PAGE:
Answer: how to use a radio telescope for compatibility tests or standard development?

The protection criteria used for radio astronomical measurements and the methodology to determine the power flux density levels harmful to radio astronomy are given in Recommendation ITU-R RA.769. In Administrative compatibility studies involving radio astronomy stations, usually the protection criteria of this Recommendation are used. The telescope characteristics assumed in this Recommendation, such as integration time and antenna pattern are considered as “reasonably representative” of what is actually used in radio astronomy. It should be pointed out, however, that the parameter values used in practice cover a wide range of values. It is considered that Recommendation ITU-R RA.769 gives an adequate representation of the requirements for the protection of radio astronomy.

Each radio telescope has its own technical and operational characteristics, and none of them identical: “each radio telescope is its own prototype”. Furthermore, each radio telescope was built for a specific kind of research. Its technical characteristics are set by the specific scientific demands of the research projects to which the instrument is dedicated, coupled with the implementation of the latest technology with adequate flexibility to serve a specified range of research projects.

The flexibility required for most radio astronomy telescopes implies that it is virtually impossible to define their characteristics for compatibility studies as a contribution to the Administrative co-ordination process. This applies also to the development of technical standards for radio emitting devices.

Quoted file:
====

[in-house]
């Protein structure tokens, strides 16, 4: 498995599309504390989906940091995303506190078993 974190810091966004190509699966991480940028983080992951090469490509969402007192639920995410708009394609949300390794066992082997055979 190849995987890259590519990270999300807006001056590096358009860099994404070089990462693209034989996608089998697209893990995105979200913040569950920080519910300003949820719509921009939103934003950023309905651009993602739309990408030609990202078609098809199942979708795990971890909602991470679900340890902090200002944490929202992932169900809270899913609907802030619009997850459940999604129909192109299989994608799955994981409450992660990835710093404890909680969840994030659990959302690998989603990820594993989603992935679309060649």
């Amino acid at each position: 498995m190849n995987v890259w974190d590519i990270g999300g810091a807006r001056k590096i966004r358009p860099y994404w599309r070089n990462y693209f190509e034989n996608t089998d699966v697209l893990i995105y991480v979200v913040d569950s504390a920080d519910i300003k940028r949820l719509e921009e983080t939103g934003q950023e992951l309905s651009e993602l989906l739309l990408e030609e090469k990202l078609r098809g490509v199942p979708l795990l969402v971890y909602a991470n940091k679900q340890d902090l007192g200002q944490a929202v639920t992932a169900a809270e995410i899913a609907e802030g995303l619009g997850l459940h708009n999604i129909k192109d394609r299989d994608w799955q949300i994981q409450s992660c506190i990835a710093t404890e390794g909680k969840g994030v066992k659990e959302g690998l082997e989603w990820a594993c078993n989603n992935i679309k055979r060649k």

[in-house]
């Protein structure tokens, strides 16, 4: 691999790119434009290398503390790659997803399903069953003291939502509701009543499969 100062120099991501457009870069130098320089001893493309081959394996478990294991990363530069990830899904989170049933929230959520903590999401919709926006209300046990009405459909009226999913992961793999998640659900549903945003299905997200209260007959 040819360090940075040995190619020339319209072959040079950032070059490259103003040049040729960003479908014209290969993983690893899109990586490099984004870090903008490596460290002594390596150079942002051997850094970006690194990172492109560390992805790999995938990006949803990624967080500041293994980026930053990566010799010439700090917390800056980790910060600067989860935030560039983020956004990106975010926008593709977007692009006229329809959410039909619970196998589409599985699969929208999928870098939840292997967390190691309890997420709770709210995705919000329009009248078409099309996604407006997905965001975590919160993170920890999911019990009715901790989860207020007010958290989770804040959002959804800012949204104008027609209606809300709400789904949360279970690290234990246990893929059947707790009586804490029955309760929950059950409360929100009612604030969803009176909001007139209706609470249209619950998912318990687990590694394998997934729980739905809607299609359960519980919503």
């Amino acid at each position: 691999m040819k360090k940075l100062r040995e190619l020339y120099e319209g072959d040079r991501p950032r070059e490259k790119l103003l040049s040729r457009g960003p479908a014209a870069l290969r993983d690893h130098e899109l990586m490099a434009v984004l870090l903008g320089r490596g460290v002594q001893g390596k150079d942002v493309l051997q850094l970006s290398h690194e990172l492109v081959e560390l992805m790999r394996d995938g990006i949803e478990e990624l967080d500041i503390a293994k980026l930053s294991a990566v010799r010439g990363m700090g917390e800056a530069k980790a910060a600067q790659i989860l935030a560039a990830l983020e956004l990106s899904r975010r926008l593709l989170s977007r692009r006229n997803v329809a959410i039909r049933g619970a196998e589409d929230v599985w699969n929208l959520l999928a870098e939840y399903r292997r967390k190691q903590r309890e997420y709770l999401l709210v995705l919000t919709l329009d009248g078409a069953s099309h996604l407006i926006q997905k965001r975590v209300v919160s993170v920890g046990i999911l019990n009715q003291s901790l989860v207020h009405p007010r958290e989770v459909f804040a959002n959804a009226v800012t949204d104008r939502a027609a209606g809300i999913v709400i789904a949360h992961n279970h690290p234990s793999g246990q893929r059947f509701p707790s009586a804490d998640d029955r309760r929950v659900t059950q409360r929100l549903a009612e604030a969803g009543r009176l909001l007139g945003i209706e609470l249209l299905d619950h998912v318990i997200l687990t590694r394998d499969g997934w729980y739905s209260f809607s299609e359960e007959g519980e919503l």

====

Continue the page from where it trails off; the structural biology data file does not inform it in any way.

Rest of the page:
Recommendation ITU-R RA.769, considered to be a reasonable representation of the protection criteria for radio astronomy, was developed to avoid the burden on Administrations of determining the detailed telescope parameters for individual telescopes required for protecting the operations of the Radio Astronomy Service and to develop a generic opinion from very different and usually incomparable individual scenarios.

In cases where it is deemed necessary that tests should be made (such as for very very specific questions by a national regulatory authority), the range of questions needs to be posed

    • What question needs to be answered by the anticipated tests?
    • What technical and operational conditions are required to lead to interpretable results for the anticipated tests?
    • Can these conditions be realised at the radio astronomy station under practicable circumstances?
    • What kind of information will tests add to the Administrative co-ordination process and compatibility studies using ITU-R Recommendations?
    • Can the interpretation of the measurement data be accurate, representative for the issue at stake and reliable, vis-a-vis the model assumptions in Recommendation ITU-R RA769?

Very likely, such tests will show that the sensitivity of a specific radio telescope differs from the levels given in Recommendation ITU-R RA.769, as the characteristics of this instrument differ from the “model assumptions” used for this Recommendation. The sensitivity of some radio telescopes may be such that, for these specific antennas the “769-levels” could be relaxed somewhat, while for other instruments these levels should be tightened significantly. Usually, CRAF or a qualified expert at a radio astronomy station is able to evaluate the sensitivity of an instrument at station with respect to the levels listed in Recommendation ITU-R RA.769.

Any test will give only information about the impact of the specific transmitter used on a specific radio telescope under specific conditions, and cannot be expected to yield a generically applicable result for use in the co-ordination process or standard development.